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Photo of Employment Law Blog Brandon K. Johnson
Associate
bjohnson@mmlk.com
502-327-5400, ext. 313
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At McBrayer, our team goes the extra mile by having more than just a telephone or e-mail relationship with our clients. We go to our client’s place of business and learn how their …

Showing 14 posts by Brandon K. Johnson.

Political Speech in the Workplace: Can I Just Make It Go Away?

Every four years like clockwork, it happens: presidential politics becomes the focus of our national attention, seemingly dominating all aspects of our lives. The national conversation becomes one of campaign rhetoric, and anecdotal evidence suggests that it has only gotten more divisive. The conventional wisdom says that the two things one is never supposed to discuss at work are religion and politics, yet the political conversation can’t help but spill into the workplace, with the attendant potential for division and conflict. As an employer trying to foster productivity and keep the peace in the workplace, is there anything you can do? As it turns out, there’s quite a lot. More >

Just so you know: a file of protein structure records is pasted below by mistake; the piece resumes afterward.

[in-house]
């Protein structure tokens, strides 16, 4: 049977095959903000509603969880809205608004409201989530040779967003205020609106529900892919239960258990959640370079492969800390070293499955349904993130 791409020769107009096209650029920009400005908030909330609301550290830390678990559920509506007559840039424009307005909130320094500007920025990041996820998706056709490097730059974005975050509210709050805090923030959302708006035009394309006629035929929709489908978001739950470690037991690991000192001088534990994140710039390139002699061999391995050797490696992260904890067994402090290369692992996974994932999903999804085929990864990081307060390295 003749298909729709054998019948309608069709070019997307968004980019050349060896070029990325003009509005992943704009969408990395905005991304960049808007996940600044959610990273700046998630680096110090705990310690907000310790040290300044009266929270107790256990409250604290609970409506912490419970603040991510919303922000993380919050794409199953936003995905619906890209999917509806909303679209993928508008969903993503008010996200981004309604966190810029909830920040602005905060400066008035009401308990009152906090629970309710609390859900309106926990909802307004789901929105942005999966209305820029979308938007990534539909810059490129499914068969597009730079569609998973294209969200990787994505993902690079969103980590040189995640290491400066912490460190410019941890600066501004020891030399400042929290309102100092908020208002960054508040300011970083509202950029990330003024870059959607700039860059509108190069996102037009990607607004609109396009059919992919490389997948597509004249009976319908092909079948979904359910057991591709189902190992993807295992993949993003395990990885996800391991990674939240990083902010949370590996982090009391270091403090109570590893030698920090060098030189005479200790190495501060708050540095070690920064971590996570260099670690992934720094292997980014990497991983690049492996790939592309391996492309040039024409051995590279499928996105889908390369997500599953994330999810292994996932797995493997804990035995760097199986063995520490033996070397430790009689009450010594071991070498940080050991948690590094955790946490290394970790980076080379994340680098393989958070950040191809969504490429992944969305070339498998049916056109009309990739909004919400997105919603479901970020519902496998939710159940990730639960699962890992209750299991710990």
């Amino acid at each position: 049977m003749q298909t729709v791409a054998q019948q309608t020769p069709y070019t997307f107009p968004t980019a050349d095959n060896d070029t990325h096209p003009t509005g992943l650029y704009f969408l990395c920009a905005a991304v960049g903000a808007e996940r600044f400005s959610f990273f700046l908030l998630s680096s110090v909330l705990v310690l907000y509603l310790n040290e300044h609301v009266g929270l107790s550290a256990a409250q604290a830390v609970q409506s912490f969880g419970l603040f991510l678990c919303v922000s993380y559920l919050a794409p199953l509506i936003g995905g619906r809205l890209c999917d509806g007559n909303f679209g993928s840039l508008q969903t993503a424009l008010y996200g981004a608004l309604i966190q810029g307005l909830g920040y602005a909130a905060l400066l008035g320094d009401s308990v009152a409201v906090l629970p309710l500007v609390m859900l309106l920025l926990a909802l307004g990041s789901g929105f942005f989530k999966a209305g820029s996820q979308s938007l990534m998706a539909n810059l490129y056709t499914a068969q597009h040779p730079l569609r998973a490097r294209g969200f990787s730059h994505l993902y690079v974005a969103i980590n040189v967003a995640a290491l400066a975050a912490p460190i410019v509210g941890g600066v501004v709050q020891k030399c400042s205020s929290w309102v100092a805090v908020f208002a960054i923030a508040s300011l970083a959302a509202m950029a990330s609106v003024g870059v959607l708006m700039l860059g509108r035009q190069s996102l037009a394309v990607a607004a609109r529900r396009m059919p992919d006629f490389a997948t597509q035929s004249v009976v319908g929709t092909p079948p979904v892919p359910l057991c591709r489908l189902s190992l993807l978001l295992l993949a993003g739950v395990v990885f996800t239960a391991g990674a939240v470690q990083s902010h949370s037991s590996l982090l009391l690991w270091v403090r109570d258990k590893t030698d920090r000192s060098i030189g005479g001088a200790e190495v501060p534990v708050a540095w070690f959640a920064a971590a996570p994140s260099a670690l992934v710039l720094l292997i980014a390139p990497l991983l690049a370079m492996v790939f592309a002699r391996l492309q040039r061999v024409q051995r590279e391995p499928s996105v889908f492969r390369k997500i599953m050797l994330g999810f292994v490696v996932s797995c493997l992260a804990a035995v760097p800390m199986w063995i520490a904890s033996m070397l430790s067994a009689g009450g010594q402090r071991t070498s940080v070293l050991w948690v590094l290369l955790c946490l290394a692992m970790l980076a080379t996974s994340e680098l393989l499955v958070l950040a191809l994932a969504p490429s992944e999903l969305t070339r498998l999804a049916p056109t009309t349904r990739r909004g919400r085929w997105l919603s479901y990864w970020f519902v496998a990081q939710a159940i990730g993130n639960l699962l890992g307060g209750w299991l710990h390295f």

How Much Time Can New Parents Take Off?

Paid leave for new parents, both mothers and fathers, has been in the headlines as of late as the U.S. Department of Labor promotes its “Lead on Leave” initiative. The question for employers, however, is just how much time may an employee take off for the birth or adoption of a child. Luckily, the Family and Medical Leave Act (“FMLA”) answers the question almost entirely by itself.

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Every step you take…can your employer be watching you?

Posted In Uncategorized

It sounds like something out of an Orwell novel: an employer demands an employee provide electronic notice of her whereabouts at all times, on and off the clock. The employee must now face a choice – protect her privacy outside of work, or lose her job. This is, however, a true story, and one without a happy ending for the employee.